BOSTON—For Doc Rivers, there will always be money in the Staples Center.
Rivers, the current head coach and President of Basketball Operations for the Los Angeles Clippers, was coaching the Boston Celtics in February of 2010 when he thought his team was not playing to its potential.
“I actually thought we were losing hope,” said Rivers. “So this was one of those things that wasn’t pre-planned, it was instinctive.”
In an effort to motivate his players to return to the Staples Center, Rivers decided he would take $100 from each player and hide the money in the visitor’s locker room.
“It was just a gut move,” said Rivers. “I thought the Lakers would be in the NBA Finals, and the only way to play them again was to get there with them.”
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If his Celtics made it to the Finals, the money—which added up to $2,600—would be returned.
“I started asking for money from all the players,” explained Rivers. “Getting money from Kevin Garnett was like pulling a tooth. I said, ‘Just give me a hundred dollars! That’s all I want!’ Then finally I told him what I was doing, and Kevin wanted to pay for everyone, saying, ‘I’ll pay for him, I’ll pay for him, I’ll pay for him.’ Then I made them all get all out of the locker room, and I lifted [assistant coach] Kevin Eastman up and we found this one spot where we thought security would never go. When we played the first game of the Finals there, the players got off the bus and went straight in the locker room. We were lucky that it was there.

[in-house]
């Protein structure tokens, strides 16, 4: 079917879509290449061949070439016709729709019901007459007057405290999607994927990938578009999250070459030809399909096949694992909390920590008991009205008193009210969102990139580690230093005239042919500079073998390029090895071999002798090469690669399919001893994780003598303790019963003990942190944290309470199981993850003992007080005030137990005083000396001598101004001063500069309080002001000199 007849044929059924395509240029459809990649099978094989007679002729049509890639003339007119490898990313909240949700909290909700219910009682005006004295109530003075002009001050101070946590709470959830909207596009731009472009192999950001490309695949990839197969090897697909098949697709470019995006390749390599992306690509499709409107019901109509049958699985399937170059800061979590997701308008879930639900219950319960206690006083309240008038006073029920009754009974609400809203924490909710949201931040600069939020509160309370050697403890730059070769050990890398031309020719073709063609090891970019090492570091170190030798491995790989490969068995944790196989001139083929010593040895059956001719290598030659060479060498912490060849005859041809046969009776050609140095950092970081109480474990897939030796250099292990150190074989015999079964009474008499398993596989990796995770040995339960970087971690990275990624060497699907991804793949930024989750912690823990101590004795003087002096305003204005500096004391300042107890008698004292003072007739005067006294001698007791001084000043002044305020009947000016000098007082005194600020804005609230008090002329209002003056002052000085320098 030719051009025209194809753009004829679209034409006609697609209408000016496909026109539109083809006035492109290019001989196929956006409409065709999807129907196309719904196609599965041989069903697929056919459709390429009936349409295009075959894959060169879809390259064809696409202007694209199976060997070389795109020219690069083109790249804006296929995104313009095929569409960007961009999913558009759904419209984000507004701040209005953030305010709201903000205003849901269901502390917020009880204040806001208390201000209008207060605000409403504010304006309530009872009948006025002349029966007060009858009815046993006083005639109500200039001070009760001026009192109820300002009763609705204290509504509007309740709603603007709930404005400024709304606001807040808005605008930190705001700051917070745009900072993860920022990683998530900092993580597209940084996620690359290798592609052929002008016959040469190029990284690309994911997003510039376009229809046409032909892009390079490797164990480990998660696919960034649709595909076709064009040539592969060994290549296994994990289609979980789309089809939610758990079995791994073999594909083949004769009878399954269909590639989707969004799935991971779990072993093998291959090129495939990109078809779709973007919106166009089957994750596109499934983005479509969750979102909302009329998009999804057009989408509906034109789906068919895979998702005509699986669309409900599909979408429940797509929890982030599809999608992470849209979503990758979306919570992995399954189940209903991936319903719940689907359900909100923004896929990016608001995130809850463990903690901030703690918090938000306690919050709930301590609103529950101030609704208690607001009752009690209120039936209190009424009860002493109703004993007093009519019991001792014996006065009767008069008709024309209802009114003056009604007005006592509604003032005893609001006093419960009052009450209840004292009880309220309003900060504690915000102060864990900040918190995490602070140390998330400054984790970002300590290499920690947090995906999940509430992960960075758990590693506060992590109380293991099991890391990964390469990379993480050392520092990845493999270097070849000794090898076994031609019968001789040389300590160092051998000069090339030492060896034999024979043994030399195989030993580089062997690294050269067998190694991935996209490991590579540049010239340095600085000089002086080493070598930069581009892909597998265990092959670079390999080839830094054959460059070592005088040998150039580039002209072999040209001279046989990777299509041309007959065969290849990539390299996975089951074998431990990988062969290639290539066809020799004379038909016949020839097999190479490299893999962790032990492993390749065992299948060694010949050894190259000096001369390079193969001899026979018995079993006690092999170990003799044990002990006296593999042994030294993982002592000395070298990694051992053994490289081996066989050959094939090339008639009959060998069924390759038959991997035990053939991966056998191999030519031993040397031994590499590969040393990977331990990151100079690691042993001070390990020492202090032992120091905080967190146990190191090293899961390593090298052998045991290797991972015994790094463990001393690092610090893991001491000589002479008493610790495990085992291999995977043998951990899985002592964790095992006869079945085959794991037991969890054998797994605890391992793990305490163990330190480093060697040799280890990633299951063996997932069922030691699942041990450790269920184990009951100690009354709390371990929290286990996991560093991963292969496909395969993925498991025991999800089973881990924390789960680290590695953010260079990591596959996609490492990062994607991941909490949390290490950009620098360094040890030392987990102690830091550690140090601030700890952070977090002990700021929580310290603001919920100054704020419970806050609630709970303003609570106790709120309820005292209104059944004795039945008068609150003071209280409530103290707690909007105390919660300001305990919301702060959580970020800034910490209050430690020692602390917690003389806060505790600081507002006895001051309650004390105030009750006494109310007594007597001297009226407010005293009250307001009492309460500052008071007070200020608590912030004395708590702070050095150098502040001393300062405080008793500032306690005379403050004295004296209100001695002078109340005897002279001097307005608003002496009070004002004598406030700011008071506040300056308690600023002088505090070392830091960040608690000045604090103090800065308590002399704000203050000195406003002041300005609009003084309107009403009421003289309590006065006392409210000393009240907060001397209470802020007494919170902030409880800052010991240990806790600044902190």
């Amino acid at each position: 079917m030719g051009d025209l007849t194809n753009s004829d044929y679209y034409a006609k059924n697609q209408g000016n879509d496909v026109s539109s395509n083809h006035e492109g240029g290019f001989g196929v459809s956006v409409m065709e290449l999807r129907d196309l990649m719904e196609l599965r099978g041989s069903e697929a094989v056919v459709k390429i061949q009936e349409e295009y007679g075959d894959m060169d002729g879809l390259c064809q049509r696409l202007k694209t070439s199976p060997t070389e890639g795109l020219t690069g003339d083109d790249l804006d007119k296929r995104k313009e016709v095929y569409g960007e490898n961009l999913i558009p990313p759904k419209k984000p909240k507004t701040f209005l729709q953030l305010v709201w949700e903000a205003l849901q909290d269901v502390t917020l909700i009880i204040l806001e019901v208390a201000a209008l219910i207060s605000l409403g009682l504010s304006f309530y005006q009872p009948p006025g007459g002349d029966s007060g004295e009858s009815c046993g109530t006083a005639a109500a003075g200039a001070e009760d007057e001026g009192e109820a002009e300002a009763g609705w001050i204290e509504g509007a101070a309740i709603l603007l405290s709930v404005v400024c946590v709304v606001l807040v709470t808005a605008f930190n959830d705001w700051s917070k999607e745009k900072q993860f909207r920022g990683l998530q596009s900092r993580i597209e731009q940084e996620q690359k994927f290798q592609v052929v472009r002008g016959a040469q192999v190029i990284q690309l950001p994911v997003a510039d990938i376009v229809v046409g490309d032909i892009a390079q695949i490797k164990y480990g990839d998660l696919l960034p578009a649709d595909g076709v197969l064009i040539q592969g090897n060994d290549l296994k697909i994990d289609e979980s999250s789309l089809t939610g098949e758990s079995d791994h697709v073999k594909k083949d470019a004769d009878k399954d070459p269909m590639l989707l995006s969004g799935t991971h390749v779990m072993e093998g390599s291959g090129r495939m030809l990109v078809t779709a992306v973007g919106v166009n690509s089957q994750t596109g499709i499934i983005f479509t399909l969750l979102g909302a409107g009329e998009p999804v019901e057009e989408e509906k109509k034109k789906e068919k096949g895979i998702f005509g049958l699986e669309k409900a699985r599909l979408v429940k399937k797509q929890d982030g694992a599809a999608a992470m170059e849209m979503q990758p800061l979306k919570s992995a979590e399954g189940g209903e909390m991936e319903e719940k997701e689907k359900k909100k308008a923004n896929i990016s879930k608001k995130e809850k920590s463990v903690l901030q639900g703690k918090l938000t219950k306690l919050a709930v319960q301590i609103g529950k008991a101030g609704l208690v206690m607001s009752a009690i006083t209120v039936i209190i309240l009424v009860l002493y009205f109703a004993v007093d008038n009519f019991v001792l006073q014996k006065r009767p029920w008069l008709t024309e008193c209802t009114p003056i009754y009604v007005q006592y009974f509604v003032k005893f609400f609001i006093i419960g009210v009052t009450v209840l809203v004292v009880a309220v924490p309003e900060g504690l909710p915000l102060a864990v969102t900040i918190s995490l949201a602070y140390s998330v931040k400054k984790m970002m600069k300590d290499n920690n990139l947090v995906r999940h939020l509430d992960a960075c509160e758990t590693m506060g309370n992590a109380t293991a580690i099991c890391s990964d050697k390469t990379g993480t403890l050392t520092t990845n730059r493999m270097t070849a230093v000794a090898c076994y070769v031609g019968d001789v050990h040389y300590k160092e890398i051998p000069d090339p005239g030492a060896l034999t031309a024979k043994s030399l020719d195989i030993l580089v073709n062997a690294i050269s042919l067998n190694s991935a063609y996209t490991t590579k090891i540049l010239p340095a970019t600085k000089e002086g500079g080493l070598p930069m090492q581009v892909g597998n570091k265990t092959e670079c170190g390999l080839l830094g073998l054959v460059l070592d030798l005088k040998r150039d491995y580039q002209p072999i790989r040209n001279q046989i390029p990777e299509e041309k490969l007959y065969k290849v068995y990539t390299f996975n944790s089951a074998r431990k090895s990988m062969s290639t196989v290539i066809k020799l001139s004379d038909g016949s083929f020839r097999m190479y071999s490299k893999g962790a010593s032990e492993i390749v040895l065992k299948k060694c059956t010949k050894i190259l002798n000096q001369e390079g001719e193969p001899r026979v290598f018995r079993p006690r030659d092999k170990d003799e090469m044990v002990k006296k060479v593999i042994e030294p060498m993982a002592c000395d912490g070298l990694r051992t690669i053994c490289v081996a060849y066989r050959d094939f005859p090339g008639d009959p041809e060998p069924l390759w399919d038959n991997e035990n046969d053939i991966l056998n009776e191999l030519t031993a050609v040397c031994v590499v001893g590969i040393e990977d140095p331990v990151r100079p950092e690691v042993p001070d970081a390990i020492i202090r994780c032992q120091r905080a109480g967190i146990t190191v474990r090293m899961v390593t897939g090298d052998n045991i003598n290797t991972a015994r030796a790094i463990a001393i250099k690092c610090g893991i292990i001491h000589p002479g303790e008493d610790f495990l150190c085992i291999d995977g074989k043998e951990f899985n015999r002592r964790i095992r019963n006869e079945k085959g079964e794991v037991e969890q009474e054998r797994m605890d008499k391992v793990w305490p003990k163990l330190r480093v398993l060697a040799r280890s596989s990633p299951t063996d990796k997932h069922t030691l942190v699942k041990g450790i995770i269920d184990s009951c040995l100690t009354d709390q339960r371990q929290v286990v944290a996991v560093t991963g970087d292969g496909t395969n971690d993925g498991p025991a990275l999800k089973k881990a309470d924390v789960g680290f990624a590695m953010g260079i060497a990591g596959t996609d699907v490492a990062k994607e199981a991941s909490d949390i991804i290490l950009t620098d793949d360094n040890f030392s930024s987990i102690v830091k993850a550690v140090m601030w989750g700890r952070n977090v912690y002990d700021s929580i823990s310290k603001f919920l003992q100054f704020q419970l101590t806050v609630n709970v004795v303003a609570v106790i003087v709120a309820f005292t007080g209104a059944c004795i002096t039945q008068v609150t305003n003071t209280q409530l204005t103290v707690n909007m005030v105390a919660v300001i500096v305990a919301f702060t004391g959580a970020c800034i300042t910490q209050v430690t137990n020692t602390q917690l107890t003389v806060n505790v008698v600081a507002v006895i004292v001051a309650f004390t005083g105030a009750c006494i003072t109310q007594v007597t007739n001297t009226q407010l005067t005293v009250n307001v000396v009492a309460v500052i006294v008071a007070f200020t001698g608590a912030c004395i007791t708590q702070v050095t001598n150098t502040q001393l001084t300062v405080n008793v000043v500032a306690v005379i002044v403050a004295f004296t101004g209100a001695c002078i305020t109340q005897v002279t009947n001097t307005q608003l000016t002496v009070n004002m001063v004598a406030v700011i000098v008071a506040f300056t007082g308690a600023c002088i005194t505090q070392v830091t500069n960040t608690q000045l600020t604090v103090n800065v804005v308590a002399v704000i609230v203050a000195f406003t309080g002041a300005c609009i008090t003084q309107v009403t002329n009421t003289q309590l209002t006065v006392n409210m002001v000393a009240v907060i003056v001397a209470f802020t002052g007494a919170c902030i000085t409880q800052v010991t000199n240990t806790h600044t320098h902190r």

“But the funniest call during that was when [Gregg Popovich] called me and asked, ‘Is there money in the San Antonio locker room?’”
Rivers, who now calls the Staples Center his home, returned to the TD Garden in Boston on Wednesday to serve as a chair for the Action for Boston Community Development’s “Hoop Dreams” charity event. Rivers helped start the event five years ago, and is proud of the projected $100,000 raised in one night that will directly help the inner-city youth.
“I never left this community,” said Rivers. “Just because I moved didn’t mean I was going to give up on this charity. Boston is going to be a part of me for the rest of my life. My kids identify as Celtics, and my wife does, too. That’s who we are. I was here for nine years and I made a lot of special relationships and I wanted to get involved. We did a couple smaller events in the beginning, and then we came up with ‘Hoop Dreams.’”
Rivers admitted he had only two regrets from his time in Boston.
“We had a better start in 2009 than we did in 2008,” said Rivers. “I didn’t think anyone could beat us. But Kevin Garnett going down changed everything. Kevin was never the same in 2009 after his injury. He was still good, but he was never the same. Injuries are part of it, but we could have had a real run, and that was taken away.”
Rivers’s second piece of anguish occurred during his departure.
“If you remember, it took me like six weeks to make a decision to leave,” said Rivers. “It was way too long. If I made any mistake, it was that I couldn’t make up my mind. I knew that I didn’t want to go through a rebuilding process. I’d already done that twice. My decision was between walking away or if I still wanted to coach.
“Leaving the Celtics was a good situation for me. The Clippers allowed me to be able to run an organization. That’s something I had never done, and didn’t know if I could. I’ve grown as a person because of it.”
Rivers also watched DeAndre Jordan endure a growing process, and he is pleased he will start at center for the Clippers this upcoming season.
“DeAndre thought about leaving, but right away, he knew he wanted to come back,” said Rivers. “He even Snapchatted my youngest son Spencer. He had told two or three people he’d made a mistake [after signing the offer sheet with Dallas], but the Snapchat said, ‘Tell your dad to call me.’”
Despite verbally committing to the Dallas Mavericks on July 3, the deal could not be made official for another week. In the interim, Jordan dealt with second thoughts about leaving Los Angeles.